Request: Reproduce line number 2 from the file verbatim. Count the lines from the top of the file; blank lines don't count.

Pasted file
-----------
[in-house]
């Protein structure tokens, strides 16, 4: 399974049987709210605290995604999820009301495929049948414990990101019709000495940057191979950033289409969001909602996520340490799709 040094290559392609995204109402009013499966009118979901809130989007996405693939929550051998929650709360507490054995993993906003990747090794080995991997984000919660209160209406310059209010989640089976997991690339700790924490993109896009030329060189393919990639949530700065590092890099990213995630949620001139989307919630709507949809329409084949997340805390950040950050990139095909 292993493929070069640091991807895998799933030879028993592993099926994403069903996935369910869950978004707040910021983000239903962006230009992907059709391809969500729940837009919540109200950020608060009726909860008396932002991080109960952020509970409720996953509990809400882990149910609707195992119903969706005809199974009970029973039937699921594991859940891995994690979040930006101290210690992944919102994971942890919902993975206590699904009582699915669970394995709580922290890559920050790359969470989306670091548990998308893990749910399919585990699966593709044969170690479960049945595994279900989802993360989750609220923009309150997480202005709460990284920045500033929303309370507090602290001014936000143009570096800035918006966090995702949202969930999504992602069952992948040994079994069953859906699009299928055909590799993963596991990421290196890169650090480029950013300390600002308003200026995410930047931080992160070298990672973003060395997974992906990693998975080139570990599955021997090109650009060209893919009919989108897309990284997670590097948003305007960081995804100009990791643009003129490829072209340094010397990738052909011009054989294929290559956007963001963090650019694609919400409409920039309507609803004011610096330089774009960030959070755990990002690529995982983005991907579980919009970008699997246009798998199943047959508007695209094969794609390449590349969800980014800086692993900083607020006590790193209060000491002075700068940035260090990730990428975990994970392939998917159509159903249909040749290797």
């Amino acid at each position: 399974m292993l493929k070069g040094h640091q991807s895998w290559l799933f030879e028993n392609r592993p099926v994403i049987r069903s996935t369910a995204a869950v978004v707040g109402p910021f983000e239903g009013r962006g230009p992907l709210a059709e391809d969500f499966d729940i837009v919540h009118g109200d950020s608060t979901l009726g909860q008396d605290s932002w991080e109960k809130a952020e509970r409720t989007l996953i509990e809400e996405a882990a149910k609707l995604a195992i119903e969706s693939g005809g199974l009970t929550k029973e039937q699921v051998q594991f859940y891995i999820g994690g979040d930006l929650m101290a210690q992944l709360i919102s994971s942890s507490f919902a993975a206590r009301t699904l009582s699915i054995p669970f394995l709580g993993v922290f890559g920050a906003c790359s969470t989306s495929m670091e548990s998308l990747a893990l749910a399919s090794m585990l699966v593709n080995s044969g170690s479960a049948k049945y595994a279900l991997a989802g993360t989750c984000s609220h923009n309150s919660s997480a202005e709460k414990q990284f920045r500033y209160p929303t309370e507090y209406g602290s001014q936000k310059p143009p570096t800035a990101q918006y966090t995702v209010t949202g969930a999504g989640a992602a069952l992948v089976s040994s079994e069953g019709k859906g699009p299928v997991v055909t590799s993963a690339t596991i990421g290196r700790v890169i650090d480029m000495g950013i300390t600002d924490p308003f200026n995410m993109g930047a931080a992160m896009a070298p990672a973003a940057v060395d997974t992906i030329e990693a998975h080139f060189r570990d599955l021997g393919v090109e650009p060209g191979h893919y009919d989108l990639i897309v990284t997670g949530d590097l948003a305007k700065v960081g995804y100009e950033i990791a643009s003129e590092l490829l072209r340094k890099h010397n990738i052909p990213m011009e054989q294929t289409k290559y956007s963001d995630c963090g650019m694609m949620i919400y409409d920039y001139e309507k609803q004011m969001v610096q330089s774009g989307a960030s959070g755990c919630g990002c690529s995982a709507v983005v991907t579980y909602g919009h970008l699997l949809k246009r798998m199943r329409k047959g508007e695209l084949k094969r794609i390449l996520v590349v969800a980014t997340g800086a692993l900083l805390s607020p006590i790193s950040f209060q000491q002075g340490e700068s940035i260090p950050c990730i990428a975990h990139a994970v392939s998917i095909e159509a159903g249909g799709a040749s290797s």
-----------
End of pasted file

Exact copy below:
């Protein structure tokens, strides 16, 4: 399974049987709210605290995604999820009301495929049948414990990101019709000495940057191979950033289409969001909602996520340490799709 040094290559392609995204109402009013499966009118979901809130989007996405693939929550051998929650709360507490054995993993906003990747090794080995991997984000919660209160209406310059209010989640089976997991690339700790924490993109896009030329060189393919990639949530700065590092890099990213995630949620001139989307919630709507949809329409084949997340805390950040950050990139095909 292993493929070069640091991807895998799933030879028993592993099926994403069903996935369910869950978004707040910021983000239903962006230009992907059709391809969500729940837009919540109200950020608060009726909860008396932002991080109960952020509970409720996953509990809400882990149910609707195992119903969706005809199974009970029973039937699921594991859940891995994690979040930006101290210690992944919102994971942890919902993975206590699904009582699915669970394995709580922290890559920050790359969470989306670091548990998308893990749910399919585990699966593709044969170690479960049945595994279900989802993360989750609220923009309150997480202005709460990284920045500033929303309370507090602290001014936000143009570096800035918006966090995702949202969930999504992602069952992948040994079994069953859906699009299928055909590799993963596991990421290196890169650090480029950013300390600002308003200026995410930047931080992160070298990672973003060395997974992906990693998975080139570990599955021997090109650009060209893919009919989108897309990284997670590097948003305007960081995804100009990791643009003129490829072209340094010397990738052909011009054989294929290559956007963001963090650019694609919400409409920039309507609803004011610096330089774009960030959070755990990002690529995982983005991907579980919009970008699997246009798998199943047959508007695209094969794609390449590349969800980014800086692993900083607020006590790193209060000491002075700068940035260090990730990428975990994970392939998917159509159903249909040749290797």